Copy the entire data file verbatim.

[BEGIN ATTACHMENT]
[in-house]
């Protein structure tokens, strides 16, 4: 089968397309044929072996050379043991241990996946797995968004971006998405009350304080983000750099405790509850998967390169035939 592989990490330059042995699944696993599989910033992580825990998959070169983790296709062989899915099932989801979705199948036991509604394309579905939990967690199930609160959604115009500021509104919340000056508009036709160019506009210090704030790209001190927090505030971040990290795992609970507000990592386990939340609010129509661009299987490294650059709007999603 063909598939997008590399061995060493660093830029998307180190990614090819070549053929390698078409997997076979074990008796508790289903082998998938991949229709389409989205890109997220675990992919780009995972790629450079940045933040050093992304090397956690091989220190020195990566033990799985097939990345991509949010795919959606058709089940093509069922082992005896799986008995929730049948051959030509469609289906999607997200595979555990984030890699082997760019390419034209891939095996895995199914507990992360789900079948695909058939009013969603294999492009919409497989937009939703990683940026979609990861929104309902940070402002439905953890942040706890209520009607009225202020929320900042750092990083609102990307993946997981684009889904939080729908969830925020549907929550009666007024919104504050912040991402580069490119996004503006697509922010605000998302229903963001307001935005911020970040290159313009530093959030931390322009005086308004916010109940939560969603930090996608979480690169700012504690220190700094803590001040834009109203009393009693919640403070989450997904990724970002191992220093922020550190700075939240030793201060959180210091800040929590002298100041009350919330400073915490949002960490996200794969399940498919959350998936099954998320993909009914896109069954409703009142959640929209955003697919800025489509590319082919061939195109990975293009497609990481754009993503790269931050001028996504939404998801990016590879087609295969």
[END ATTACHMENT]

[in-house]
């Protein structure tokens, strides 16, 4: 089968397309044929072996050379043991241990996946797995968004971006998405009350304080983000750099405790509850998967390169035939 592989990490330059042995699944696993599989910033992580825990998959070169983790296709062989899915099932989801979705199948036991509604394309579905939990967690199930609160959604115009500021509104919340000056508009036709160019506009210090704030790209001190927090505030971040990290795992609970507000990592386990939340609010129509661009299987490294650059709007999603 063909598939997008590399061995060493660093830029998307180190990614090819070549053929390698078409997997076979074990008796508790289903082998998938991949229709389409989205890109997220675990992919780009995972790629450079940045933040050093992304090397956690091989220190020195990566033990799985097939990345991509949010795919959606058709089940093509069922082992005896799986008995929730049948051959030509469609289906999607997200595979555990984030890699082997760019390419034209891939095996895995199914507990992360789900079948695909058939009013969603294999492009919409497989937009939703990683940026979609990861929104309902940070402002439905953890942040706890209520009607009225202020929320900042750092990083609102990307993946997981684009889904939080729908969830925020549907929550009666007024919104504050912040991402580069490119996004503006697509922010605000998302229903963001307001935005911020970040290159313009530093959030931390322009005086308004916010109940939560969603930090996608979480690169700012504690220190700094803590001040834009109203009393009693919640403070989450997904990724970002191992220093922020550190700075939240030793201060959180210091800040929590002298100041009350919330400073915490949002960490996200794969399940498919959350998936099954998320993909009914896109069954409703009142959640929209955003697919800025489509590319082919061939195109990975293009497609990481754009993503790269931050001028996504939404998801990016590879087609295969």